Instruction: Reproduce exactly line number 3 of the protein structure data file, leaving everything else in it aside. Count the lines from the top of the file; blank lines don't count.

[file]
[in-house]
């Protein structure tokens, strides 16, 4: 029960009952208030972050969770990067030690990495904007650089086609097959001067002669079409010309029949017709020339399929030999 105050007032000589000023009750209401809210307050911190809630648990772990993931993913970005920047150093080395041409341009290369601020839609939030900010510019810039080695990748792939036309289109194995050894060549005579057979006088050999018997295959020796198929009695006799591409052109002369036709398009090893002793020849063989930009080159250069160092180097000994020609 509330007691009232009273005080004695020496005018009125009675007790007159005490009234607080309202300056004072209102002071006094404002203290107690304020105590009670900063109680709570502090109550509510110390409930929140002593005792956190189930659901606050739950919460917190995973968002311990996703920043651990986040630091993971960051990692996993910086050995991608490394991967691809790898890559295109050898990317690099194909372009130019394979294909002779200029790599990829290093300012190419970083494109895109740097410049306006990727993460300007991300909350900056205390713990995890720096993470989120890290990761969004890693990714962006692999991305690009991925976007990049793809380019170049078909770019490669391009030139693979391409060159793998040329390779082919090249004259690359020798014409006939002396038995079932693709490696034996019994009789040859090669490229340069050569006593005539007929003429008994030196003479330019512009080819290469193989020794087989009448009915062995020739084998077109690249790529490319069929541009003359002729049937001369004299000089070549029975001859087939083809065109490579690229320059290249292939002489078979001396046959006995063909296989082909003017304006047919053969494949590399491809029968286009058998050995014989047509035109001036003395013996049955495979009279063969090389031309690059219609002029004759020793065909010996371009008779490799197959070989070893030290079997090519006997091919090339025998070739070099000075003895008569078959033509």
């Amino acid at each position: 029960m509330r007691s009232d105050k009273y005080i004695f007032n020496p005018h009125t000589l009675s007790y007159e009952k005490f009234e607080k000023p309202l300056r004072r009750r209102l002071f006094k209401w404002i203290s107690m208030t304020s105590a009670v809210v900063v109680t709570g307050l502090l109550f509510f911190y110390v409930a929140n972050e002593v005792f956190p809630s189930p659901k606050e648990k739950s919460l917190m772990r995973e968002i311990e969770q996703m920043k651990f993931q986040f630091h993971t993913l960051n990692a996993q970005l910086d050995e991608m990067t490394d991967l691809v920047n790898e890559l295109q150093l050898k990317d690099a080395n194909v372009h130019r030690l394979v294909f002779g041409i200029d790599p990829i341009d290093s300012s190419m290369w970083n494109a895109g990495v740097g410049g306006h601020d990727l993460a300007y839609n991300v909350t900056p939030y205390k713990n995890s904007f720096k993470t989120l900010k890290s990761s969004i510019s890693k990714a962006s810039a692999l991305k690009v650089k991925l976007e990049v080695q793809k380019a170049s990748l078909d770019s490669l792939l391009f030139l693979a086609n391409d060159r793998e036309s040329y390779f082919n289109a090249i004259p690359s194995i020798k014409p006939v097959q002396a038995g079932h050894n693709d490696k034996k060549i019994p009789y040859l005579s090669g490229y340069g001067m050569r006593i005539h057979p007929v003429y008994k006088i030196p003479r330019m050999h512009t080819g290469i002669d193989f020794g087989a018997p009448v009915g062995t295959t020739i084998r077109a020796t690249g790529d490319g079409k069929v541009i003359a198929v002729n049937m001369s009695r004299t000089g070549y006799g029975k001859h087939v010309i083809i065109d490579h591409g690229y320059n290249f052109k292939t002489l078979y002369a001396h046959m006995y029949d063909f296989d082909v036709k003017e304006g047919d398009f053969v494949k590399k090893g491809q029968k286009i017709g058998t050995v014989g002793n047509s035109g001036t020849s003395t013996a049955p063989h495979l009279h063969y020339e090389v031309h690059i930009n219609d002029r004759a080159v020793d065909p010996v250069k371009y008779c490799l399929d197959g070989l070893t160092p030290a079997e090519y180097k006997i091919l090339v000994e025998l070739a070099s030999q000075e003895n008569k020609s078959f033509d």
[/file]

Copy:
């Amino acid at each position: 029960m509330r007691s009232d105050k009273y005080i004695f007032n020496p005018h009125t000589l009675s007790y007159e009952k005490f009234e607080k000023p309202l300056r004072r009750r209102l002071f006094k209401w404002i203290s107690m208030t304020s105590a009670v809210v900063v109680t709570g307050l502090l109550f509510f911190y110390v409930a929140n972050e002593v005792f956190p809630s189930p659901k606050e648990k739950s919460l917190m772990r995973e968002i311990e969770q996703m920043k651990f993931q986040f630091h993971t993913l960051n990692a996993q970005l910086d050995e991608m990067t490394d991967l691809v920047n790898e890559l295109q150093l050898k990317d690099a080395n194909v372009h130019r030690l394979v294909f002779g041409i200029d790599p990829i341009d290093s300012s190419m290369w970083n494109a895109g990495v740097g410049g306006h601020d990727l993460a300007y839609n991300v909350t900056p939030y205390k713990n995890s904007f720096k993470t989120l900010k890290s990761s969004i510019s890693k990714a962006s810039a692999l991305k690009v650089k991925l976007e990049v080695q793809k380019a170049s990748l078909d770019s490669l792939l391009f030139l693979a086609n391409d060159r793998e036309s040329y390779f082919n289109a090249i004259p690359s194995i020798k014409p006939v097959q002396a038995g079932h050894n693709d490696k034996k060549i019994p009789y040859l005579s090669g490229y340069g001067m050569r006593i005539h057979p007929v003429y008994k006088i030196p003479r330019m050999h512009t080819g290469i002669d193989f020794g087989a018997p009448v009915g062995t295959t020739i084998r077109a020796t690249g790529d490319g079409k069929v541009i003359a198929v002729n049937m001369s009695r004299t000089g070549y006799g029975k001859h087939v010309i083809i065109d490579h591409g690229y320059n290249f052109k292939t002489l078979y002369a001396h046959m006995y029949d063909f296989d082909v036709k003017e304006g047919d398009f053969v494949k590399k090893g491809q029968k286009i017709g058998t050995v014989g002793n047509s035109g001036t020849s003395t013996a049955p063989h495979l009279h063969y020339e090389v031309h690059i930009n219609d002029r004759a080159v020793d065909p010996v250069k371009y008779c490799l399929d197959g070989l070893t160092p030290a079997e090519y180097k006997i091919l090339v000994e025998l070739a070099s030999q000075e003895n008569k020609s078959f033509d």